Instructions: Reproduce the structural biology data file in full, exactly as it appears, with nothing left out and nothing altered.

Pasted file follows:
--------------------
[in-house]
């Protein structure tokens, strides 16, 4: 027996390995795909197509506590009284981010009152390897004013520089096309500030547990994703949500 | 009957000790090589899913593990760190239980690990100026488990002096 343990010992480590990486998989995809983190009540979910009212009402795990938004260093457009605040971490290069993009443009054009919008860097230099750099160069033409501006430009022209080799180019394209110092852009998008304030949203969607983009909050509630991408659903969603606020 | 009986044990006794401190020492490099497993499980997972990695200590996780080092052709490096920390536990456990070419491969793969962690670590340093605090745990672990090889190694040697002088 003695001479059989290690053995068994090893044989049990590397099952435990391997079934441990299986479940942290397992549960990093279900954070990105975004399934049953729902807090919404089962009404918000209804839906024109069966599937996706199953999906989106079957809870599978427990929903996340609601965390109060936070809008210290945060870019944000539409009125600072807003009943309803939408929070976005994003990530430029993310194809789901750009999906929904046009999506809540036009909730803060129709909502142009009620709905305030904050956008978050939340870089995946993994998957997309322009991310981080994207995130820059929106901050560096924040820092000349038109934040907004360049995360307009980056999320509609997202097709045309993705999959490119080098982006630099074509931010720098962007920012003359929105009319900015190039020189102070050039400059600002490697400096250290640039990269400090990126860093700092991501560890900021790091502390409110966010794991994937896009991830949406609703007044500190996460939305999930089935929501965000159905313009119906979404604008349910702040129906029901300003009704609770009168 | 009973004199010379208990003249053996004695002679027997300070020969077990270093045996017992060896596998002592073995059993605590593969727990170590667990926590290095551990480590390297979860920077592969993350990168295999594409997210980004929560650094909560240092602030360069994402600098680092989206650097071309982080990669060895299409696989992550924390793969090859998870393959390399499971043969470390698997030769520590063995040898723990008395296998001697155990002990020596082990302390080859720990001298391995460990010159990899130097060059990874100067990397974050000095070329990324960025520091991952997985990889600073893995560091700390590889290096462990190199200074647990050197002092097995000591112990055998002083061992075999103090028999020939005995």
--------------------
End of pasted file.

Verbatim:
[in-house]
């Protein structure tokens, strides 16, 4: 027996390995795909197509506590009284981010009152390897004013520089096309500030547990994703949500 | 009957000790090589899913593990760190239980690990100026488990002096 343990010992480590990486998989995809983190009540979910009212009402795990938004260093457009605040971490290069993009443009054009919008860097230099750099160069033409501006430009022209080799180019394209110092852009998008304030949203969607983009909050509630991408659903969603606020 | 009986044990006794401190020492490099497993499980997972990695200590996780080092052709490096920390536990456990070419491969793969962690670590340093605090745990672990090889190694040697002088 003695001479059989290690053995068994090893044989049990590397099952435990391997079934441990299986479940942290397992549960990093279900954070990105975004399934049953729902807090919404089962009404918000209804839906024109069966599937996706199953999906989106079957809870599978427990929903996340609601965390109060936070809008210290945060870019944000539409009125600072807003009943309803939408929070976005994003990530430029993310194809789901750009999906929904046009999506809540036009909730803060129709909502142009009620709905305030904050956008978050939340870089995946993994998957997309322009991310981080994207995130820059929106901050560096924040820092000349038109934040907004360049995360307009980056999320509609997202097709045309993705999959490119080098982006630099074509931010720098962007920012003359929105009319900015190039020189102070050039400059600002490697400096250290640039990269400090990126860093700092991501560890900021790091502390409110966010794991994937896009991830949406609703007044500190996460939305999930089935929501965000159905313009119906979404604008349910702040129906029901300003009704609770009168 | 009973004199010379208990003249053996004695002679027997300070020969077990270093045996017992060896596998002592073995059993605590593969727990170590667990926590290095551990480590390297979860920077592969993350990168295999594409997210980004929560650094909560240092602030360069994402600098680092989206650097071309982080990669060895299409696989992550924390793969090859998870393959390399499971043969470390698997030769520590063995040898723990008395296998001697155990002990020596082990302390080859720990001298391995460990010159990899130097060059990874100067990397974050000095070329990324960025520091991952997985990889600073893995560091700390590889290096462990190199200074647990050197002092097995000591112990055998002083061992075999103090028999020939005995």